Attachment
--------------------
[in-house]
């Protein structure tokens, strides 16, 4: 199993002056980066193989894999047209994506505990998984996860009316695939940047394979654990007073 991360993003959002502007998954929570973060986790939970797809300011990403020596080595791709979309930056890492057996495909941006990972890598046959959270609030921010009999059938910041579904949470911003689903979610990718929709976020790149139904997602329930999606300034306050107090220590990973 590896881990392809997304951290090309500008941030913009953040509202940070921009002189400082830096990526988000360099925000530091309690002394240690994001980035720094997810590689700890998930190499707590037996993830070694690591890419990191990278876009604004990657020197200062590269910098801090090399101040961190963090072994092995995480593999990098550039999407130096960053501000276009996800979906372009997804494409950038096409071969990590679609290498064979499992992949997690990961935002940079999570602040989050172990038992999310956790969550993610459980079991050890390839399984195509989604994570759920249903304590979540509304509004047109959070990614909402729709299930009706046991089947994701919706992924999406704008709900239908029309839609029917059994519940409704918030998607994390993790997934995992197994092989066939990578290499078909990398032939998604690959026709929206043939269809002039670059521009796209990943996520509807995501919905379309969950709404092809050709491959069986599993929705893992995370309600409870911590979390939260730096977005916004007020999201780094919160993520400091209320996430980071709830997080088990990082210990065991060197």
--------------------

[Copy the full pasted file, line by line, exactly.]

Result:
[in-house]
């Protein structure tokens, strides 16, 4: 199993002056980066193989894999047209994506505990998984996860009316695939940047394979654990007073 991360993003959002502007998954929570973060986790939970797809300011990403020596080595791709979309930056890492057996495909941006990972890598046959959270609030921010009999059938910041579904949470911003689903979610990718929709976020790149139904997602329930999606300034306050107090220590990973 590896881990392809997304951290090309500008941030913009953040509202940070921009002189400082830096990526988000360099925000530091309690002394240690994001980035720094997810590689700890998930190499707590037996993830070694690591890419990191990278876009604004990657020197200062590269910098801090090399101040961190963090072994092995995480593999990098550039999407130096960053501000276009996800979906372009997804494409950038096409071969990590679609290498064979499992992949997690990961935002940079999570602040989050172990038992999310956790969550993610459980079991050890390839399984195509989604994570759920249903304590979540509304509004047109959070990614909402729709299930009706046991089947994701919706992924999406704008709900239908029309839609029917059994519940409704918030998607994390993790997934995992197994092989066939990578290499078909990398032939998604690959026709929206043939269809002039670059521009796209990943996520509807995501919905379309969950709404092809050709491959069986599993929705893992995370309600409870911590979390939260730096977005916004007020999201780094919160993520400091209320996430980071709830997080088990990082210990065991060197």